Queen mothers in the Brong-Ahafo region have unanimously called on Parliament not to pass the Plant Bleeders Bill.
The women traditional leaders, representing all the 45 paramountcies in the region, noted that they would embark on series of demonstrations if Parliament ignores the concerns of the public and pass the bill.
The bill, which is designed to allow the introduction of Genetically Modified Organisms (GMO) into the country, is currently before the House and is believed to be at the consideration stage.
However, the queen mothers said the bill in its current form would pose a threat to public health, food security and the sovereignty of small farmers.
These came to light during a two-day workshop for Traditional Women Leaders in Environmental Management through Improved Hygiene and Ecological Sanitation organised by the Centre for Indigenous Knowledge and Organisational Development (CIKOD) in collaboration with Konrad Adenauer Stiftung.
The President of Queen mothers Association of Brong-Ahafo Region, Nana Abena Boatemaa I, later in an interview, told DAILY GUIDE that the association supports the position of the Regional House of Chiefs, which issued a communiqué on July 9, 2014 to advise Parliament to reject the bill.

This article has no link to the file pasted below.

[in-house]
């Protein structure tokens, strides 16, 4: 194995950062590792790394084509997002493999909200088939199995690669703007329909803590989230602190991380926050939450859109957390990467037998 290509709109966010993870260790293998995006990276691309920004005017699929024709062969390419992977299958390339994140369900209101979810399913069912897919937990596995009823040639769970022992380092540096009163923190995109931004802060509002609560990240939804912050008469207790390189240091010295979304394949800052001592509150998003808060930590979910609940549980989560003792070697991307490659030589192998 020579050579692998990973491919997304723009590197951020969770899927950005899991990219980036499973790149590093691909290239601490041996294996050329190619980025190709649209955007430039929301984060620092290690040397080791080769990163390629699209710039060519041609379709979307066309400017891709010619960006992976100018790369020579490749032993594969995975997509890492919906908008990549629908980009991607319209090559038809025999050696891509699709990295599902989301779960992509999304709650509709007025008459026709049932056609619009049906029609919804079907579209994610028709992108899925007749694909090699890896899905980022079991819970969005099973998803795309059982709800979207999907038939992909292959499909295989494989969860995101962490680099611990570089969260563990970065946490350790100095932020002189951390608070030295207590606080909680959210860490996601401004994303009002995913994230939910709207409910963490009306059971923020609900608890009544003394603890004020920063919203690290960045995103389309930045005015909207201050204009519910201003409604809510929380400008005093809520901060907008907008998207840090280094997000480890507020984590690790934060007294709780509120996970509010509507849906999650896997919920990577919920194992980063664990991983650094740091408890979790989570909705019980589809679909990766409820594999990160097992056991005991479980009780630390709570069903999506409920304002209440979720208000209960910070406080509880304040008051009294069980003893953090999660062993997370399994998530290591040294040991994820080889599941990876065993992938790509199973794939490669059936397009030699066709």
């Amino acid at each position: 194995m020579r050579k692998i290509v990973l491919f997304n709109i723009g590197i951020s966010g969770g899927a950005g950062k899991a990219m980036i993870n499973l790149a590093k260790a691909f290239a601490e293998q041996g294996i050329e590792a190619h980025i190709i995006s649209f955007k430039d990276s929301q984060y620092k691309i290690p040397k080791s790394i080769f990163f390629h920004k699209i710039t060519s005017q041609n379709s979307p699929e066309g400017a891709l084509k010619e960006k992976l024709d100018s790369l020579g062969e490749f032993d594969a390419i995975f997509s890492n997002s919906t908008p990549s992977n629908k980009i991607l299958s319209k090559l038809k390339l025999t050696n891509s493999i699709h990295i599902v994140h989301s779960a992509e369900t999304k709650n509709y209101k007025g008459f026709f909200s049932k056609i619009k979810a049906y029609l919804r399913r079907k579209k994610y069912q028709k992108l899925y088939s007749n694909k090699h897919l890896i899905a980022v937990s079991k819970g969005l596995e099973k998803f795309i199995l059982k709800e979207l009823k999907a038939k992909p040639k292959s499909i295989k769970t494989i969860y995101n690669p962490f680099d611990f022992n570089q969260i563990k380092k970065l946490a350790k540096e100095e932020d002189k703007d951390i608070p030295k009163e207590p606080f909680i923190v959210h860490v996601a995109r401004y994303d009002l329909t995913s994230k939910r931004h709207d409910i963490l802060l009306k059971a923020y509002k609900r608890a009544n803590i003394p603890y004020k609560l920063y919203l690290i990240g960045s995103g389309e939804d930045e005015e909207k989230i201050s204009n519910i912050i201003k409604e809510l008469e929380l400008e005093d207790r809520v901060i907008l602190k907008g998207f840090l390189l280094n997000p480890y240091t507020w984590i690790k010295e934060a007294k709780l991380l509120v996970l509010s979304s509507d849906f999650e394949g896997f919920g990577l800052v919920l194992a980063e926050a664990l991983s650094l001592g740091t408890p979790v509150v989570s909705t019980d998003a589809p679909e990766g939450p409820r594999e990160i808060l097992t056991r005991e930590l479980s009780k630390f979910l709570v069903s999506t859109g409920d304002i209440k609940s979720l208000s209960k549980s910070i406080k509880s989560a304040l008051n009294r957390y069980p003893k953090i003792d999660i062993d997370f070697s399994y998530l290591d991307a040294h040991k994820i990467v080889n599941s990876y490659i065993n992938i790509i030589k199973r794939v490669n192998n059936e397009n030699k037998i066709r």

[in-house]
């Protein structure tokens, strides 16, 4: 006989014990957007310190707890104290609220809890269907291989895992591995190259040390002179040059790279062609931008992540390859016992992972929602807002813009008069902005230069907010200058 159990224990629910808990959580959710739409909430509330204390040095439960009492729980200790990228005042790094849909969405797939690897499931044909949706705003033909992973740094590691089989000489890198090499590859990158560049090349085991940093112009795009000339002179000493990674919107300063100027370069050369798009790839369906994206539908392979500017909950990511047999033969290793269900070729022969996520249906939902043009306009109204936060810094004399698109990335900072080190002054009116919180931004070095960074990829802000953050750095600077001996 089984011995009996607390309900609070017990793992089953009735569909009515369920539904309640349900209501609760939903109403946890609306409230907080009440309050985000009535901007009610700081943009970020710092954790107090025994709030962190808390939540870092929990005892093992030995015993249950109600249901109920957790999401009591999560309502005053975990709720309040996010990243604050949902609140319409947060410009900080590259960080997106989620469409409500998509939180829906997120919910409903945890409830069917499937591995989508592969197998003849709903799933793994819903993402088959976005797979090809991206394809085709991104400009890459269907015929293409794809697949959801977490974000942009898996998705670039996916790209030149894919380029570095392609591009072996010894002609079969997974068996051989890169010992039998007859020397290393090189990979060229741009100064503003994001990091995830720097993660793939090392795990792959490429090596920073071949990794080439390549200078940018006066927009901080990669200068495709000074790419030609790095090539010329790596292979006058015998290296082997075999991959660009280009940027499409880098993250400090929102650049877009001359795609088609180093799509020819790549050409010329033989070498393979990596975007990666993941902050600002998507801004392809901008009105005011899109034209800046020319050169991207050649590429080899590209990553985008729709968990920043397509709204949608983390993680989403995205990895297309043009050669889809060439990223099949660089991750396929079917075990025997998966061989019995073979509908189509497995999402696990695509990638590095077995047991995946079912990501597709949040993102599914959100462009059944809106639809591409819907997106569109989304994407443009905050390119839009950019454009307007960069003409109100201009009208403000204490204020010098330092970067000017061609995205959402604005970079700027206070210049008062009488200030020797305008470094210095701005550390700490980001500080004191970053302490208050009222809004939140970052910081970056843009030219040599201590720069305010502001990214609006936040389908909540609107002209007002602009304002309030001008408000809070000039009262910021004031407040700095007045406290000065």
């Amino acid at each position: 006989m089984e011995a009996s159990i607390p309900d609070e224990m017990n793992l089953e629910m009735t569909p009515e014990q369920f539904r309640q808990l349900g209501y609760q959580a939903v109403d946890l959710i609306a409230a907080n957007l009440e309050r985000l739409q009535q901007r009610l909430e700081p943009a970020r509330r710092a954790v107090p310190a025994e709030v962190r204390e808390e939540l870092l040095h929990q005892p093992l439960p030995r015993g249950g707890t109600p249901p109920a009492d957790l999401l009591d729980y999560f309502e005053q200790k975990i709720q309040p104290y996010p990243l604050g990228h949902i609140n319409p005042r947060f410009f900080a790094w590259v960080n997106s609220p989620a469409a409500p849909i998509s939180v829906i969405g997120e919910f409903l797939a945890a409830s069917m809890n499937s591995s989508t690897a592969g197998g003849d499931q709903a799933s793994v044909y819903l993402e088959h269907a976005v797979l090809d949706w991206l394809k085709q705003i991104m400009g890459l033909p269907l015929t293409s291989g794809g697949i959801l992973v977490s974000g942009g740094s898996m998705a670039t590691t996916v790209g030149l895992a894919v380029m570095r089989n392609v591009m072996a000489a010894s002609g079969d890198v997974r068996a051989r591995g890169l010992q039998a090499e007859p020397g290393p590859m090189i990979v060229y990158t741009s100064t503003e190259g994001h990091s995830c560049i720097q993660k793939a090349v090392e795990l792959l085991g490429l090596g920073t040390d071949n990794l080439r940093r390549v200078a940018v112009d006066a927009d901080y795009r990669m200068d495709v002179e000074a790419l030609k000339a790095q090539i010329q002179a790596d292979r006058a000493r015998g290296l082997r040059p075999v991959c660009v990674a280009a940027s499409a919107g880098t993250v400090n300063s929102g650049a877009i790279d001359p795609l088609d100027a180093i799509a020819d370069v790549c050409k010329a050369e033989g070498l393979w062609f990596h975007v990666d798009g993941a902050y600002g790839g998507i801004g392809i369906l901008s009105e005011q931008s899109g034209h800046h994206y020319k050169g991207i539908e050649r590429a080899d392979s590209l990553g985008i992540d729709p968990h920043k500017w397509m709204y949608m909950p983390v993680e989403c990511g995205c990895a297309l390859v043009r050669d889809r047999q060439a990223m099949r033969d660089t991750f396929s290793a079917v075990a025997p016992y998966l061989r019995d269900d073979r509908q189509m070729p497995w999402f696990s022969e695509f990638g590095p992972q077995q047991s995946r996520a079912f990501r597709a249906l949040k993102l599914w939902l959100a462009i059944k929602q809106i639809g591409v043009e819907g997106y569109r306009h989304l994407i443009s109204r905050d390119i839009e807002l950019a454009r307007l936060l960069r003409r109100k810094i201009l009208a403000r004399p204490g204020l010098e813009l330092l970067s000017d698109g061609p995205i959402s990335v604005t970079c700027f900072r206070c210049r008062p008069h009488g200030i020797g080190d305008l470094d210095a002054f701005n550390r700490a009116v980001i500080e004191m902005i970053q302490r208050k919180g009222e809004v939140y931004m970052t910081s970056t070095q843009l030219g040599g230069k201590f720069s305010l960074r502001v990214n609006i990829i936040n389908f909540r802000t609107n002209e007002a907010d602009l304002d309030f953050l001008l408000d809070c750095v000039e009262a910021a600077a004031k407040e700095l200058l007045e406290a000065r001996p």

Nana Abena Boatemaa, who is also the queen mother of Odomase No.1 and National President of Association of Women Traditional Leaders, indicated that they would do everything possible to resist the passage of the bill as they are prepared to move to Parliament to engage the MPs to withdraw the bill.
The GMO Plant Breeder’s Bill has generated a lot of controversy in the country
It has been opposed in the country by the Convention People’s Party (CPP), Food Sovereignty Ghana, Coalition of Ghana Farmers Association, Movement for Farmers Right Against GMO Ghana, National House of Chiefs, Brong Ahafo Traditional Chiefs and many other civil societies in the country.
Owning to the development, the Speaker of Parliament, Edward Doe Adjaho ordered the withdrawal of the bill for further consultation to be done by all concerned groups opposing it due to several petitions he received.
Traditional leaders and farmers across the country have argued that the introduction of GMOs would have consequences on conventional farming methods and jeopardize the livelihood of rural farmers.
According to reports, over 166 countries, including Ghana’s leading trading partner, the European Union (EU), have officially banned Genetically Modified Foods.
Wilberforce Laate, Deputy Executive Director of CIKOD, said the workshop, which was under their Eco-Sanitation Project, sought to discuss the traditional roles played by queen mothers and the need to revitalize their functions to ensure that they mobilize their people to maintain good sanitation in their various communities.
Source: Fred Tettey Alarti-Amoako/Daily Guide
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